Professorship Honors Namesake's Legacy

January 30, 2023 by Nathan Dennies and Beth Morgen

Richard T. and Frances W. Johnson Professorship of Neurology supports a new generation of physician-scientist leaders

Richard “Dick” Johnson, MD, arrived to the Johns Hopkins University School of Medicine as the Dwight D. Eisenhower Professor of Neurology in 1969. Today the legacy of the late influential and internationally renowned neurologist carries on in an endowed professorship in his and his first wife’s names.

A portrait of Dr. Ellen Mowry, the Richard T. and Frances W. Johnson Professor of Neurology, wearing a white coat and smiling broadly.
Dr. Ellen Mowry is the inaugural Richard T. and Frances W. Johnson Professor of Neurology.

School of Medicine faculty member Ellen Mowry, MD, MCR, was installed as the Richard T. and Frances W. Johnson Professor of Neurology last fall. She also serves as chief medical officer for inHealth and co-director of the Johns Hopkins Multiple Sclerosis Precision Medicine Center of Excellence. She joined the faculty at Johns Hopkins in 2011.

“We have such an incredibly strong, collaborative group of faculty working on multiple sclerosis (MS) and related disorders, all of whom are so dedicated and are just as deserving of such an award,” Mowry says. “This honor represents a culmination of not only my own hard work and commitment, but also the dedication of my mentors, colleagues, family, and patients, to my growth and development and to ending MS. As the recipient of the Johnson Professorship, I hope to have as large an impact on more junior colleagues as my mentors had on me — and as the Johnsons had on their protégés.”

The late Johns Hopkins neurologist Richard Johnson and his wife Frances wear light-colored clothing as they smile and sit together with water and green trees in the background.
Dick and Fran Johnson were married for 54 years. The professorship in their names was established with leadership support from the Johnsons’ children and their respective spouses and partners.

Richard and Frances Johnson, known affectionally as Dick and Fran, were married for 54 years. Fran, who died in 2008, was a gifted teacher and writer who worked for many years in the Johns Hopkins School of Medicine’s Department of Student Affairs. Dick was one of the founding directors of the Johns Hopkins Department of Neurology, recruited by Vernon Mountcastle, the legendary founder of neuroscience, who invited Johnson to Hopkins to establish a new department with Guy McKhann, MD.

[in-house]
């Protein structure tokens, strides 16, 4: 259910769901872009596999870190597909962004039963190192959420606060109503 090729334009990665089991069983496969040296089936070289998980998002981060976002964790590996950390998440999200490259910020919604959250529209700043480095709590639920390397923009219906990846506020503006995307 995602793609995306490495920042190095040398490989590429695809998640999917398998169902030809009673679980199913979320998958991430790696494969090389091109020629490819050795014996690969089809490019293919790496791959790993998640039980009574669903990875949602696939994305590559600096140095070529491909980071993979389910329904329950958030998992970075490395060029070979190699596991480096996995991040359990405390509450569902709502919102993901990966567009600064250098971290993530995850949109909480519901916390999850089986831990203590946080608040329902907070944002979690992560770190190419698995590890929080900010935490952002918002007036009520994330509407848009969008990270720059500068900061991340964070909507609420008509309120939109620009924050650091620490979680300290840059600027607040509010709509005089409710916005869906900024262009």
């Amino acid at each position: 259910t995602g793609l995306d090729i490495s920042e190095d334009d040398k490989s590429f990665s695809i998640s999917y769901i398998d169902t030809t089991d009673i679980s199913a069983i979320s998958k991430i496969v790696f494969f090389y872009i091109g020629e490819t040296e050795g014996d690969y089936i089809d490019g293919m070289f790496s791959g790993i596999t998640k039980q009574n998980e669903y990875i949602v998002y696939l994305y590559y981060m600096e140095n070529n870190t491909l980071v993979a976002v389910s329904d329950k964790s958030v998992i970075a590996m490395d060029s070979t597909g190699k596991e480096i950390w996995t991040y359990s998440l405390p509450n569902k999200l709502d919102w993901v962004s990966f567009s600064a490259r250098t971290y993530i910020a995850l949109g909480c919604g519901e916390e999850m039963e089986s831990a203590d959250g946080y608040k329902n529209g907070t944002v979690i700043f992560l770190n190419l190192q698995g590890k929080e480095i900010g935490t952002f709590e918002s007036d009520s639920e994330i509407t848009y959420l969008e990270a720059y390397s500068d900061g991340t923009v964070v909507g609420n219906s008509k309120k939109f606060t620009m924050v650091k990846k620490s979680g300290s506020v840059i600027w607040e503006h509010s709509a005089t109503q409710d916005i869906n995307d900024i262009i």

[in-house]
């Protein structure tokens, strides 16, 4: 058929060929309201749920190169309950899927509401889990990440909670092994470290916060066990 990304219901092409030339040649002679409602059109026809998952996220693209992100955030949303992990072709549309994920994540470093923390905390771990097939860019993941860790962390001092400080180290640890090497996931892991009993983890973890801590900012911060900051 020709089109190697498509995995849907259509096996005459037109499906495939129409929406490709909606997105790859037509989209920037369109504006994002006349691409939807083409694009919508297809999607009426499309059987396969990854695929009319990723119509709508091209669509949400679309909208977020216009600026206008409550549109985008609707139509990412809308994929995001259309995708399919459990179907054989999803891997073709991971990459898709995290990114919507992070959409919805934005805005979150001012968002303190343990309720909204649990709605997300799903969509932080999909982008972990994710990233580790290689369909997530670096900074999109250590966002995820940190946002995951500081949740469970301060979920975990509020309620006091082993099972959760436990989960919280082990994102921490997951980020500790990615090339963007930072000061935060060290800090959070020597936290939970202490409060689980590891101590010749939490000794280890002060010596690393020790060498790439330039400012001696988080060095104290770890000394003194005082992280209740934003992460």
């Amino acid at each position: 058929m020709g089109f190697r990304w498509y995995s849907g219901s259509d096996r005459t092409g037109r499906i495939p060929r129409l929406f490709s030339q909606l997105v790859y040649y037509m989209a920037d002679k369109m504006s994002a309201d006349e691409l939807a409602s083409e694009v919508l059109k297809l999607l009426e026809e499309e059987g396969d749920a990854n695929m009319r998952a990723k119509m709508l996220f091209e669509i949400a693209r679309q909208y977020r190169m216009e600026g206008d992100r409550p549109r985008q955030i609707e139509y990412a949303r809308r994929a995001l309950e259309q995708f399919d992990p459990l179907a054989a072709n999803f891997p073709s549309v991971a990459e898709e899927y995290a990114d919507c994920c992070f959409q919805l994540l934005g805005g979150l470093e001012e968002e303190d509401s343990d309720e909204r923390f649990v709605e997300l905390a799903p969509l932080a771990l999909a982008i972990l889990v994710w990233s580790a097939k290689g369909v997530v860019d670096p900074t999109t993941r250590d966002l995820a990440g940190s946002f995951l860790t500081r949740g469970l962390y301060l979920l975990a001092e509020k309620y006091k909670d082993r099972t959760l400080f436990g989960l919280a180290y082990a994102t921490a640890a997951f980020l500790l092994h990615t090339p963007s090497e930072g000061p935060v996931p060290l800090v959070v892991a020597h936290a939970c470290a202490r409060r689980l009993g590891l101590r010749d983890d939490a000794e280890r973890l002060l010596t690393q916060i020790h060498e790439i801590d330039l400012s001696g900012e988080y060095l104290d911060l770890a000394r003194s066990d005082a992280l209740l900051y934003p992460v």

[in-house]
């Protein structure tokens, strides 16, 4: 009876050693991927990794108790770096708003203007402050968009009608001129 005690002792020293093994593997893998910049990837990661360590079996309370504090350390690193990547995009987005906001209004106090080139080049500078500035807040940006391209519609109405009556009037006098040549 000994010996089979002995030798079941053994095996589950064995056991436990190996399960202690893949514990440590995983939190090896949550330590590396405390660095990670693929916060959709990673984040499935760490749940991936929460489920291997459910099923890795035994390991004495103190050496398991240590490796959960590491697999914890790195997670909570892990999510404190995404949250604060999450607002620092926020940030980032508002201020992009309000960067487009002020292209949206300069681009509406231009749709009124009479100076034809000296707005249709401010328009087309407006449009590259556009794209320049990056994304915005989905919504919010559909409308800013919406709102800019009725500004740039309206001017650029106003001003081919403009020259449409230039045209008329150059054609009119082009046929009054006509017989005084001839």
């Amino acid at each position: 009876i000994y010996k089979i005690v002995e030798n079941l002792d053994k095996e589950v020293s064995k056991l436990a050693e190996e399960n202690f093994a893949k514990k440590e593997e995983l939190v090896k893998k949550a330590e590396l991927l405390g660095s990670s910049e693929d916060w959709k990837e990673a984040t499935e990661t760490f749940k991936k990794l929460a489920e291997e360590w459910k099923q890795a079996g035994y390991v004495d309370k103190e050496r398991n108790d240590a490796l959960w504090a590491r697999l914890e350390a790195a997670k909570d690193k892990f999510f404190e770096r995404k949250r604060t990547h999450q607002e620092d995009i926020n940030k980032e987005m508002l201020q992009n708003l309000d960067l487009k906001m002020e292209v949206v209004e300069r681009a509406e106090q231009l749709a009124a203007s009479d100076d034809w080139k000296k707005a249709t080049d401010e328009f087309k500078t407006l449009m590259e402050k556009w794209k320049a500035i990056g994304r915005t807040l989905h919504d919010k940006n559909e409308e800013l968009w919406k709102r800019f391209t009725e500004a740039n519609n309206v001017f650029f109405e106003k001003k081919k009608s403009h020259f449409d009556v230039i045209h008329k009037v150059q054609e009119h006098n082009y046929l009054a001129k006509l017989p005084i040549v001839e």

Along with Daniel Drachman, MD, these four physician scientists built the Department of Neurology and its divisions, cementing Johns Hopkins as a leader in neurology and at the forefront of many advancements that define the field today. Johnson in particular is credited with inventing the field of neurovirology — the study of viruses that infect the nervous system.

Seven members of the Johnson family stand closely on either side of Dr. Ellen Mowry, the Richard T. and Frances W. Johnson Professor of Neurology.
Dr. Ellen Mowry with the Johnson family. L to R: Rocky Meadows, Bonnie Ferguson, Carlton Johnson, Dr. Ellen Mowry, Matthew Johnson, Venus Nicolino, Erica Meadows, and David Meadows.

The Richard T. and Frances W. Johnson Professorship was established with leadership support from the Johnsons’ children and their respective spouses and partners, along with other family members. Many other family, friends, and colleagues made contributions as well.

“We wanted to establish the professorship in my parents’ names to honor their legacy and their long-term relationship with Johns Hopkins University. Both our parents held Hopkins in very high regard and our entire family has been part of the Hopkins family for decades,” Matthew Johnson, their son, says. “We hope that this professorship will carry on the tradition of our father’s research in neurovirology and recognizes those clinical researchers who embody our parents’ love of exploration.”

Dick Johnson died in 2015, and Mowry continues to follow his patients and carry on his important work. A dedicated educator, committed to mentoring and training the next generation of physician-scientists, Mowry established the Clinical Research Methodology for Inspired Neurology Residents, a monthly lecture series for Johns Hopkins neurology residents, and serves as the co-director of the neuroimmunology clinical research fellowship.

“The professorship provides the opportunity to take some academic risks — to fund an initial project, for example, to evaluate some promising but untested data that might open up a whole new avenue of thinking, or to hire a promising junior investigator who may bring new energy to the field,” Mowry says. “Many of our larger areas of research began with such ‘boosts.’ The Johnson Professorship will enable these boosts on a year-by-year basis, which makes it incredibly impactful.”

An earlier version of this story appeared on the Johns Hopkins Medicine website.

Make Your Gift

Interested in supporting experts who are advancing research in neurology?

Topics: Faculty and Staff, Friends of Johns Hopkins Medicine, Johns Hopkins Medicine, Fuel Discovery